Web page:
A database of blood group correlations to common diseases

Total number of records: 145 Matching records: 1


Description:In general, Type A and Type AB have more bronchial infections than Type O and Type B. This may result from improper diets, which produce excessive mucus in their respiratory passages. This mucus facilitates the growth of blood type mimicking bacteria, such as the A-like Pneumococcus bacteria in Type A and Type AB, and the B-like Hemophilus bacteria in Type B and Type AB. (Since Type AB has both A-like and B-like characteristics, the risk is doubled.)

Researchers are just beginning to discover some other blood type connections thatare more complex. For example, it appears that Type A children born to Type A fathers and Type O mothers die more frequently of broncho-pneumonia in early life. It is thought that some form of sensitization occurs at birth between the Type A infant and the mother's anti-A antibodies, which inhibit the infant's ability to fight the Pneumococcus bacteria. There is no solid data yet to confirm the reason that this occurs, but information of this kind can spark research interest in a potential vaccine.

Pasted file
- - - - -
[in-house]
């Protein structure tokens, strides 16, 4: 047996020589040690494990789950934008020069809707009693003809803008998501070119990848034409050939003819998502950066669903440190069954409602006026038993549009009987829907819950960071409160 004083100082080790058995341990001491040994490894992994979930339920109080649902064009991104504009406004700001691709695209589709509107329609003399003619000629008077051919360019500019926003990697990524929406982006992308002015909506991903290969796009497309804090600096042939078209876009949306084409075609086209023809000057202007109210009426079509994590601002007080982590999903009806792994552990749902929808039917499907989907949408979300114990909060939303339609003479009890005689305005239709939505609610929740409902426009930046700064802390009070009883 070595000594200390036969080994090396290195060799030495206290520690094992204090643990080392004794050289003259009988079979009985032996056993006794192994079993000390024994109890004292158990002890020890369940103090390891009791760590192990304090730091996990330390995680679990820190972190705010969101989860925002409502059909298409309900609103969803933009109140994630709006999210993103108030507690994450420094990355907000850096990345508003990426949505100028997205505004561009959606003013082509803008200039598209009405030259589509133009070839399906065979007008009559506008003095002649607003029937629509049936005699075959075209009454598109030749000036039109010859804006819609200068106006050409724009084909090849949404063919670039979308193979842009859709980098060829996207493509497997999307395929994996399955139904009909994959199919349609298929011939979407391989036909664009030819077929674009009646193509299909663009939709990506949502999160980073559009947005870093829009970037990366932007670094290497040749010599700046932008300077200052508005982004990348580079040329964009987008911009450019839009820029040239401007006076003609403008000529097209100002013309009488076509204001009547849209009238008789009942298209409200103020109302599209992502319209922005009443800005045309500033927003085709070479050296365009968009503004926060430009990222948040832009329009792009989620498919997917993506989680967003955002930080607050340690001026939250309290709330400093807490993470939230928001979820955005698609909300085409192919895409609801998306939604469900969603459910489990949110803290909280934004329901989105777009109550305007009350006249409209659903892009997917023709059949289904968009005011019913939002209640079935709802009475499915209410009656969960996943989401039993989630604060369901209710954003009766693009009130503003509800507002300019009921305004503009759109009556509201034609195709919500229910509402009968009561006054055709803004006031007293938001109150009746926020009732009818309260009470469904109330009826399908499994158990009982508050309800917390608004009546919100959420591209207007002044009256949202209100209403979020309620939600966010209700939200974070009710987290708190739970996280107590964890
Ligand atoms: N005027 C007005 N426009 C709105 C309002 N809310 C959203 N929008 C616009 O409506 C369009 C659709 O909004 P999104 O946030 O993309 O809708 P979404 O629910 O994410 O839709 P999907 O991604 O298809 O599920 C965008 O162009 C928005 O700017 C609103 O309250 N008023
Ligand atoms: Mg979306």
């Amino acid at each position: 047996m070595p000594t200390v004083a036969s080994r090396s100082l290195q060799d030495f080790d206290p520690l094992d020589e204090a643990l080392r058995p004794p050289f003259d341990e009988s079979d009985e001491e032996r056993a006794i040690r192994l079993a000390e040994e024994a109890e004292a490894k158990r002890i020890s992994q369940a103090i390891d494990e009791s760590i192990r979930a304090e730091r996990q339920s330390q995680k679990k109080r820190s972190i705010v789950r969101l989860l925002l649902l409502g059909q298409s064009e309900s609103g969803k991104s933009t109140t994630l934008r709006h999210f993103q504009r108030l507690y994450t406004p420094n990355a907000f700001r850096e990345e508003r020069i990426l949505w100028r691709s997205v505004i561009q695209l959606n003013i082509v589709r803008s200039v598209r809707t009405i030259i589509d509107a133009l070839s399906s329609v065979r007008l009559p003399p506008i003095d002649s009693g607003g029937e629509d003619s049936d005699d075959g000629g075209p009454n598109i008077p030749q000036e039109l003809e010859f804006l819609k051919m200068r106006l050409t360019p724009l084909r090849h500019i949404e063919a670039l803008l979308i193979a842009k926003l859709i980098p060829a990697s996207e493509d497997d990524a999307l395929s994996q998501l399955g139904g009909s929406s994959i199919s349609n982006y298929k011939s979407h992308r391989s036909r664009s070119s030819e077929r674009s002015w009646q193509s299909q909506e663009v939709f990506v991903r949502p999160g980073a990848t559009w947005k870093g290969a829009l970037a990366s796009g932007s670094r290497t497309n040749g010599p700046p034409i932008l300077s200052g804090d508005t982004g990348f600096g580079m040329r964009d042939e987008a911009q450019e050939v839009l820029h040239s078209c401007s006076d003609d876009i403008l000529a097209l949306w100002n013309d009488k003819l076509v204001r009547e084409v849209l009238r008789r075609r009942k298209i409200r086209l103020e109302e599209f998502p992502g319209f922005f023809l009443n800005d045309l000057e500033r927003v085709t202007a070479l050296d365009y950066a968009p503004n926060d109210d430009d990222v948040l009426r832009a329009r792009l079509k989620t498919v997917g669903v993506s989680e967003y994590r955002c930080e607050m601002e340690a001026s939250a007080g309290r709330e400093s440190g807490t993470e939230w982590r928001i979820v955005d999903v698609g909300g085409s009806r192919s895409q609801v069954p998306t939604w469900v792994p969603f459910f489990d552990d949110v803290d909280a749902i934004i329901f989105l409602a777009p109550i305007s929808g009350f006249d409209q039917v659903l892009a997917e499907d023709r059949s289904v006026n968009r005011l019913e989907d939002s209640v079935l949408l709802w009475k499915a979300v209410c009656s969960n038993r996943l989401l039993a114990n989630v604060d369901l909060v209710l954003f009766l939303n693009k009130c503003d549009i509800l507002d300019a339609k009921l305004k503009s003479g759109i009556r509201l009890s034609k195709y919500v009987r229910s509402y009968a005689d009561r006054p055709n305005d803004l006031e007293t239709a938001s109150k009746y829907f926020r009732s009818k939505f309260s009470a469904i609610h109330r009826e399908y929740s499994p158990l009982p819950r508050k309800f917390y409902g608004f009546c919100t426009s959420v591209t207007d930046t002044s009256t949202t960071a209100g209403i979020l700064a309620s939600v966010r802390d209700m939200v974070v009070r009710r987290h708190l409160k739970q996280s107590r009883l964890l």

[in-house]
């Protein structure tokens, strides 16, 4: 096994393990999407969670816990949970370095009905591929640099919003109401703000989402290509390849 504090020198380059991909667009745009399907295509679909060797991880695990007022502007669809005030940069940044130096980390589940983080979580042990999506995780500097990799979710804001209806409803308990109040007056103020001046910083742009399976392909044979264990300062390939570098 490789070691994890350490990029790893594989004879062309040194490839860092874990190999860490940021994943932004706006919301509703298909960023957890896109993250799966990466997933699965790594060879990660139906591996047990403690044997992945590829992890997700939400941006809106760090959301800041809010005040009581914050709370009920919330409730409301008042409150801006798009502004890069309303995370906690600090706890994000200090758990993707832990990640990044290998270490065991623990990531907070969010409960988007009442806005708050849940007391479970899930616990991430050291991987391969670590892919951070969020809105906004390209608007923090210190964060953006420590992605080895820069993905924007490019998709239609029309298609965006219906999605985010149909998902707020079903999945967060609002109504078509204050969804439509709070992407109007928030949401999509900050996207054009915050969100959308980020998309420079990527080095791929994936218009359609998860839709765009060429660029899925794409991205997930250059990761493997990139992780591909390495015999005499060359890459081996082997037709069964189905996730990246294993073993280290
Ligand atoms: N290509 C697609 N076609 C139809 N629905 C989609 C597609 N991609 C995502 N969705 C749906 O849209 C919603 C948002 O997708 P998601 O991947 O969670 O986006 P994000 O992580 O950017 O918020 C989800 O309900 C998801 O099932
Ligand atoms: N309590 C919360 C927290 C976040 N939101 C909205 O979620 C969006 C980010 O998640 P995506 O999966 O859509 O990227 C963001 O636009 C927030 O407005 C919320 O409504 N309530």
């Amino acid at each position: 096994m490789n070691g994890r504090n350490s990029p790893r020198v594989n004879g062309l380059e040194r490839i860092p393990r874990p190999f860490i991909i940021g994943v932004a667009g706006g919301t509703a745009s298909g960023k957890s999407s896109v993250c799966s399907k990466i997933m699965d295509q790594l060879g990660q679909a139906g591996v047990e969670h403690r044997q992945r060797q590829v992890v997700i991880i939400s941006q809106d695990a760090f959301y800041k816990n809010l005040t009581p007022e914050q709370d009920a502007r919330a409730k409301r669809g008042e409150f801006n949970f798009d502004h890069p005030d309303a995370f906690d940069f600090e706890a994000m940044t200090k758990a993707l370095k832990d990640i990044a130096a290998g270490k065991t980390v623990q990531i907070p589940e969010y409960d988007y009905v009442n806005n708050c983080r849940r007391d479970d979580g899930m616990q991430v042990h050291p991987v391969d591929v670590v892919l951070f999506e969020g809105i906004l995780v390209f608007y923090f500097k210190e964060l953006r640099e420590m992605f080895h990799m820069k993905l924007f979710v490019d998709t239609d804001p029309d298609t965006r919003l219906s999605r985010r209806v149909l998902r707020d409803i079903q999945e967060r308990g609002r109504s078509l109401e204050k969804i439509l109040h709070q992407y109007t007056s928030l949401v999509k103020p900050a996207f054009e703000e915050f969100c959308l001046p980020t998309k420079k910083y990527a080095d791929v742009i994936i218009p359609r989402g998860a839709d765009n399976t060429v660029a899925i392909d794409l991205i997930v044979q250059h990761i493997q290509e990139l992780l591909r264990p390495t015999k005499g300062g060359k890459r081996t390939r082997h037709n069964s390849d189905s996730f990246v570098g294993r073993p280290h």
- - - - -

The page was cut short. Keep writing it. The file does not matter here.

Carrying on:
References:1. Struthers D. Brit J Prev Soc Med, 1951 (5) 223

2. Haines AP, Imeson JD, Meade TW. ABH secretor status and pulmonary function. Am J Epidemiol. 1982 Mar;115(3):367-70

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2015-1-30: Current Date 8:7:9 GMT: Current Time

PathType is a searchable database of blood group and disease associations, clinical correlates and citations.
By Peter D'Adamo. Copyright 2001-2011.